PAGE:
In this section, we will highlight the key high-impact studies, updates, and analyses published in medicine during the past week.
A Systematic Review and Meta-analysis
Direct transmission of infectious agents via RBC transfusion is extremely low in developed countries; however, RBC transfusions trigger immunomodulation, which may affect overall post-transfusion infection risk. Given that health care–associated infections cause unnecessary patient harm and cost the US healthcare system $28 billion to $45 billion annually, finding additional ways to prevent such infections is a constant goal of the US Department of Health and Human Services and physicians. In this meta-analysis, 18 randomized trials (n = 7593 patients) were reviewed to compare the rate of health-care associated infections when patients were transfused based on restrictive (transfused at Hgb <7 g/dL) or liberal guidelines. In the restrictive group, 11.8% (95% CI, 7.0%-16.7%) of patients suffered from a serious infection, compared to 16.9% (95% CI, 8.9%-25.4%) in the liberal group. In addition, the number needed to treat (NNT) with restrictive strategies to prevent an infection was 38 (95% CI, 24-122), meaning that for every 1000 patients in which RBC transfusion is under consideration, 26 could potentially be spared an infection if restrictive strategies were used. Thus, when possible, restrictive RBC transfusion strategies should be used to reduce the incidence of health-care associated infections.
With an aging population and a reduction in mortality from other causes, calcific aortic valve stenosis (AS) is an increasingly common disorder. Approximately half of those with severe AS are referred for replacement. Stroke, a rare but potentially devastating complication of surgical aortic valve replacement, is currently poorly characterized. In this prospective cohort study, 196 patients ≥ 65 years old undergoing valve replacement for calcific AS were evaluated by neurologists pre- and post-surgically. The Society for Thoracic Surgery (STS) database previously reported a frequency of stroke of 7% in this cohort; however, in this study, strokes were detected in 17%, TIA in 2%, and in-hospital mortality was 5%. In addition, a silent infarct was identified in 59 (54%) on post-operative MRI. The clinical outcome of these silent infarcts is currently unknown but the DeNOVO study will continue to follow subjects to investigate their long-term cognitive effects.
Cardiovascular risk factors (CVRFs), including elevated levels of blood pressure, lipids, and fasting blood glucose (FBG), have been linked to cognitive function in mid- and late-life. In addition, exposure to CVRFs early in life is associated with adverse cardiovascular outcomes. However, no study to date has examined the influence of exposure to CVRFs early in life to cognitive functions. In this prospective study, the cognitive function of 3,381 young adults (18 to 30 years old at the start of the study) was assessed every 2-5 years for 25 years. Higher cumulative SBP, DBP, and FBG were consistently associated with worse cognition on the Substitution Test (DSST), Stroop Test, and Rey Auditory Verbal Learning Test (RAVLT), after adjusting for age, race, gender, and education. Given that SBP, DBP and FBG levels higher than those recommended by guidelines was consistently associated with worse cognitive performance on executive function, processing speed, and verbal memory, the importance addressing these issues early in life cannot be overstated.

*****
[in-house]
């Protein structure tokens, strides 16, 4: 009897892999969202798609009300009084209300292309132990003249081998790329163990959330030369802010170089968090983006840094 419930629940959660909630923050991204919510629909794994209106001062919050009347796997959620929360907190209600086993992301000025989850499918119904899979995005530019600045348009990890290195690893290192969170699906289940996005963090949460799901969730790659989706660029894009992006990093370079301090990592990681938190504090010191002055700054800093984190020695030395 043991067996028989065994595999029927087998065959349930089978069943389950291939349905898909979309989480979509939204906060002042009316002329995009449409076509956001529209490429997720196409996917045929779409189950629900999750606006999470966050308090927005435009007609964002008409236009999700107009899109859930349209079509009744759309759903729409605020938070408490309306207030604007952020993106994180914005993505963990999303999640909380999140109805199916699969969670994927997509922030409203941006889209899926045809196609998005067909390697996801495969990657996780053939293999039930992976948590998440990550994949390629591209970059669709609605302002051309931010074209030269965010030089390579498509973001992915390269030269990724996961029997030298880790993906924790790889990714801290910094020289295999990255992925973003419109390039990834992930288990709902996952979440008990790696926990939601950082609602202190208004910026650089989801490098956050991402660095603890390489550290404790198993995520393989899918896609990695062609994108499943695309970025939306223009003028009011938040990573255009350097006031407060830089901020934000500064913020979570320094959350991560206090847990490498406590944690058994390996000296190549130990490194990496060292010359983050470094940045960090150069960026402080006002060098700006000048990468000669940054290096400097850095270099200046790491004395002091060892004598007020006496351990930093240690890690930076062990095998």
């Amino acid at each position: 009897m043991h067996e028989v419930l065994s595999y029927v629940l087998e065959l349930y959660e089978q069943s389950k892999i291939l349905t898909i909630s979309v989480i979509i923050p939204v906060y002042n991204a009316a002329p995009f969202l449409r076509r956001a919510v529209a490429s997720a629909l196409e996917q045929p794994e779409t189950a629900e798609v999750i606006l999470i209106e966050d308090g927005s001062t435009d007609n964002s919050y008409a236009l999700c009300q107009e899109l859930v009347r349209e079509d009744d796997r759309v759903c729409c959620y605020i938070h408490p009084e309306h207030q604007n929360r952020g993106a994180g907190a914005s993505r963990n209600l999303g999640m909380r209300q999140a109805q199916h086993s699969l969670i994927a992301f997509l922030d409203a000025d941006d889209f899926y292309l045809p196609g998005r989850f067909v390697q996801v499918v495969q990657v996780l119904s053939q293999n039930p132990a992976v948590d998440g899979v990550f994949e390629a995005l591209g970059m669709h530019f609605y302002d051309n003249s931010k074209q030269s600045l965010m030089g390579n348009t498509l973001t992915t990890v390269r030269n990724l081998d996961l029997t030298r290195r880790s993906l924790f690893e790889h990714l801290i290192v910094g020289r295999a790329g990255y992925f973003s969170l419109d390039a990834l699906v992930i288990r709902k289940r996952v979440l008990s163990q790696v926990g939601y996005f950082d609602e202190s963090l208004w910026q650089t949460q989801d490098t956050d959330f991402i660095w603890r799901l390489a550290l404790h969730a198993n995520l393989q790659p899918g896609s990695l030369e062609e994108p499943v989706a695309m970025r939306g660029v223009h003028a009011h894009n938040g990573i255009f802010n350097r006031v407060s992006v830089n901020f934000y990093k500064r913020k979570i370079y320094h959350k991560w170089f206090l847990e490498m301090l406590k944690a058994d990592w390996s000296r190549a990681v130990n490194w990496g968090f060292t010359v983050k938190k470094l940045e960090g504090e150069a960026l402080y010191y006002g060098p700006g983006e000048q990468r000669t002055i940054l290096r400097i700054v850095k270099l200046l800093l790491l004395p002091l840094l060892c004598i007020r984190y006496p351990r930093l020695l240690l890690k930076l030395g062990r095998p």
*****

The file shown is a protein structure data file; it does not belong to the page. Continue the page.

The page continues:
Over forty percent of men report erectile dysfunction (ED) after radiotherapy for prostate cancer, leading to a decline in psychosocial function among patients and their partners. Phosphodiesterase-5 inhibitors such as tadalafil are currently used on-demand post-treatment but their role as preventive agents remains unknown. In this randomized control trial, 242 men with intact erectile function scheduled to receive radiotherapy were randomized to tadalafil or placebo daily for 24 weeks beginning with the start of external radiotherapy or brachytherapy. There was no significant difference in the percentage of men who retained erectile function at 28-30 weeks [79% (95% CI, 70%-88%) of the placebo group vs. 74% (95% CI, 63%-85%) of the placebo group; P = .49], or at 1 year [72% (95% CI, 60%-84%) vs. 71% (95% CI, 59%-84%); P = .93]. Given that preventative tadalafil did not improve overall sexual function or satisfaction, daily tadalafil is currently not recommended for ED prevention in men undergoing radiotherapy for prostate cancer.
Myocardial infarction is the most common complication of noncardiac surgery. Given that coronary-artery thrombus is a likely mechanism of perioperative myocardial infarction and that aspirin inhibits platelet aggregation, it seems the use of aspirin perioperatively should lower thrombus formation and its vascular complications. However, there continues to be substantial variability in the perioperative administration of aspirin in patients undergoing noncardiac surgery. In this randomized control study, 10,010 patients undergoing noncardiac surgery were randomized to receive aspirin or placebo and clonidine or placebo. At post-operative day 30, 7.0% of patients in the aspirin group compared to 7.1% in the placebo group (hazard ratio in the aspirin group, 0.99; 95% confidence interval [CI], 0.86 to 1.15; P=0.92) suffered from death or nonfatal myocardial infarction. In addition, major bleeding was more common in the aspirin group (4.6%) than in the placebo group (3.8%) (hazard ratio, 1.23; 95% CI, 1.01, to 1.49; P=0.04). Given that administration of aspirin peri-operatively did not significantly affect the rate of death and myocardial infarctions, but did increase hemorrhagic complications, its use is not recommended at this time.
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